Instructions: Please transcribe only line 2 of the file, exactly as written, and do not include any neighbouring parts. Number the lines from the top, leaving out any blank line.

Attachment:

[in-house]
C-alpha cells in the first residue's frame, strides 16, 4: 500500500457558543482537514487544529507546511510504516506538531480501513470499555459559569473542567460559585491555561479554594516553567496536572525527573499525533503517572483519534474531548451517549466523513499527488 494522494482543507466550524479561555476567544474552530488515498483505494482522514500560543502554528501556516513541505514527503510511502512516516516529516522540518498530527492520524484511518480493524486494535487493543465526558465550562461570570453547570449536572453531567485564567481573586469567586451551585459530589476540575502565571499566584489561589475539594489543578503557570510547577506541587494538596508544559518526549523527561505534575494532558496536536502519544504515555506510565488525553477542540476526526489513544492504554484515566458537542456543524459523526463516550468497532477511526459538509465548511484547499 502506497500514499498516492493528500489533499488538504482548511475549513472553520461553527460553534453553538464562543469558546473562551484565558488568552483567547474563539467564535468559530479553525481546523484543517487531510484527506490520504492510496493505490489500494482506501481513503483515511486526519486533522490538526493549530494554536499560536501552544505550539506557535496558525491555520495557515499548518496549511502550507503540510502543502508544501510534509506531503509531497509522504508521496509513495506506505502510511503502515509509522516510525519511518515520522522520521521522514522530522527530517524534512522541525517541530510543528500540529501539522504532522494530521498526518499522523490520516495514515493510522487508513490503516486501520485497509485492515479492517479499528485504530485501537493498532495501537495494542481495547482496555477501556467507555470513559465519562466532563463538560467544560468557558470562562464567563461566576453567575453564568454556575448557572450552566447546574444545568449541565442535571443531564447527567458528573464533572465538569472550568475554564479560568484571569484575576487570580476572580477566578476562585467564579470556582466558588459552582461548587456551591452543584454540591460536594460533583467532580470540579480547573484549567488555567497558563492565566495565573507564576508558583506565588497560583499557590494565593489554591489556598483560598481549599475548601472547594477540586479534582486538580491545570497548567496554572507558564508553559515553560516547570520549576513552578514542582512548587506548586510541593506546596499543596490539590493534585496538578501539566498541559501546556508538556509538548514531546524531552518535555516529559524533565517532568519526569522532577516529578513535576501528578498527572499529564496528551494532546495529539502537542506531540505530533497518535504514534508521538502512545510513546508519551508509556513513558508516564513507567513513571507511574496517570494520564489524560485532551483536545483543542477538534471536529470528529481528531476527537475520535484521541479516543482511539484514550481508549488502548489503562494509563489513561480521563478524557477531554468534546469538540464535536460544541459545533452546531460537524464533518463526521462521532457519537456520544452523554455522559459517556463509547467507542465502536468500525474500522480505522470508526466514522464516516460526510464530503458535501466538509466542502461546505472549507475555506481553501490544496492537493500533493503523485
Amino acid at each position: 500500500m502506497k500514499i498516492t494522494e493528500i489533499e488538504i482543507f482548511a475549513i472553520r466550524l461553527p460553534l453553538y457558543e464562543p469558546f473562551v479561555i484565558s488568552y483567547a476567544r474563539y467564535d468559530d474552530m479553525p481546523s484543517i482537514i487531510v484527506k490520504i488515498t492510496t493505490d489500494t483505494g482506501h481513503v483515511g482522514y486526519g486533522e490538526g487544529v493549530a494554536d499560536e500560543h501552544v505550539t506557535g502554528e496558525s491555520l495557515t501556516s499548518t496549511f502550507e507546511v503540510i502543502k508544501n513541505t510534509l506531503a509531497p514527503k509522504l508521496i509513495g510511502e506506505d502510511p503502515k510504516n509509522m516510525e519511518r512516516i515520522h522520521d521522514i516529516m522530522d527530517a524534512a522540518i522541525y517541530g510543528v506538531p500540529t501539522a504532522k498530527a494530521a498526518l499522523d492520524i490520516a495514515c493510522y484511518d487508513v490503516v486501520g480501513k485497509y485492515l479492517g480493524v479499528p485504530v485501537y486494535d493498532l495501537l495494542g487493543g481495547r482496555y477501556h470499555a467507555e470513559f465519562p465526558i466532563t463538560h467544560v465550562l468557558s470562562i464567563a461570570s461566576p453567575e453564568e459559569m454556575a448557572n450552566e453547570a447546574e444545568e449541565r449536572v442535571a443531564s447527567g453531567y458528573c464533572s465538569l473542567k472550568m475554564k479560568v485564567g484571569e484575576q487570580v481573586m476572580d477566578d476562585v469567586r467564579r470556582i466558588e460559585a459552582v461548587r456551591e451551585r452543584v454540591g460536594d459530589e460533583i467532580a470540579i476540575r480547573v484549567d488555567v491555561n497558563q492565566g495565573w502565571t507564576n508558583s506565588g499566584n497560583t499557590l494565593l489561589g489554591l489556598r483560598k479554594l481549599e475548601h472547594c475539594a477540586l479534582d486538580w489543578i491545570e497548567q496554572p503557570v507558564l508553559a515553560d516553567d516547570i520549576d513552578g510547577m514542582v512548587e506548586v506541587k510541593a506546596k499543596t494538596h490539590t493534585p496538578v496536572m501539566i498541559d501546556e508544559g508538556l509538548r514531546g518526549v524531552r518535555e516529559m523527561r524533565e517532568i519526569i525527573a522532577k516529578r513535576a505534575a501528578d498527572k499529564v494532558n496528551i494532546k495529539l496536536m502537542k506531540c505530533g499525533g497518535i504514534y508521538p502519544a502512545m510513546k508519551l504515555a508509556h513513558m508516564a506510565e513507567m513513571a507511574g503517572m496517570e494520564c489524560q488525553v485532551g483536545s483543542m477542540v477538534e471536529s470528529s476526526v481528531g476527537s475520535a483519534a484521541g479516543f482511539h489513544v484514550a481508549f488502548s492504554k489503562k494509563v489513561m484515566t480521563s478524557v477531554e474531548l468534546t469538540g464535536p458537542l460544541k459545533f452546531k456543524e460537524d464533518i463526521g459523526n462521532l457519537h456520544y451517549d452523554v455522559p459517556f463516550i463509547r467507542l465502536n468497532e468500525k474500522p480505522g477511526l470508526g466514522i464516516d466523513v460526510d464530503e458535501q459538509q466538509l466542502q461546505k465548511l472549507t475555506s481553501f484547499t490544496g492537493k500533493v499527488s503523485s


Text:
C-alpha cells in the first residue's frame, strides 16, 4: 500500500457558543482537514487544529507546511510504516506538531480501513470499555459559569473542567460559585491555561479554594516553567496536572525527573499525533503517572483519534474531548451517549466523513499527488 494522494482543507466550524479561555476567544474552530488515498483505494482522514500560543502554528501556516513541505514527503510511502512516516516529516522540518498530527492520524484511518480493524486494535487493543465526558465550562461570570453547570449536572453531567485564567481573586469567586451551585459530589476540575502565571499566584489561589475539594489543578503557570510547577506541587494538596508544559518526549523527561505534575494532558496536536502519544504515555506510565488525553477542540476526526489513544492504554484515566458537542456543524459523526463516550468497532477511526459538509465548511484547499 502506497500514499498516492493528500489533499488538504482548511475549513472553520461553527460553534453553538464562543469558546473562551484565558488568552483567547474563539467564535468559530479553525481546523484543517487531510484527506490520504492510496493505490489500494482506501481513503483515511486526519486533522490538526493549530494554536499560536501552544505550539506557535496558525491555520495557515499548518496549511502550507503540510502543502508544501510534509506531503509531497509522504508521496509513495506506505502510511503502515509509522516510525519511518515520522522520521521522514522530522527530517524534512522541525517541530510543528500540529501539522504532522494530521498526518499522523490520516495514515493510522487508513490503516486501520485497509485492515479492517479499528485504530485501537493498532495501537495494542481495547482496555477501556467507555470513559465519562466532563463538560467544560468557558470562562464567563461566576453567575453564568454556575448557572450552566447546574444545568449541565442535571443531564447527567458528573464533572465538569472550568475554564479560568484571569484575576487570580476572580477566578476562585467564579470556582466558588459552582461548587456551591452543584454540591460536594460533583467532580470540579480547573484549567488555567497558563492565566495565573507564576508558583506565588497560583499557590494565593489554591489556598483560598481549599475548601472547594477540586479534582486538580491545570497548567496554572507558564508553559515553560516547570520549576513552578514542582512548587506548586510541593506546596499543596490539590493534585496538578501539566498541559501546556508538556509538548514531546524531552518535555516529559524533565517532568519526569522532577516529578513535576501528578498527572499529564496528551494532546495529539502537542506531540505530533497518535504514534508521538502512545510513546508519551508509556513513558508516564513507567513513571507511574496517570494520564489524560485532551483536545483543542477538534471536529470528529481528531476527537475520535484521541479516543482511539484514550481508549488502548489503562494509563489513561480521563478524557477531554468534546469538540464535536460544541459545533452546531460537524464533518463526521462521532457519537456520544452523554455522559459517556463509547467507542465502536468500525474500522480505522470508526466514522464516516460526510464530503458535501466538509466542502461546505472549507475555506481553501490544496492537493500533493503523485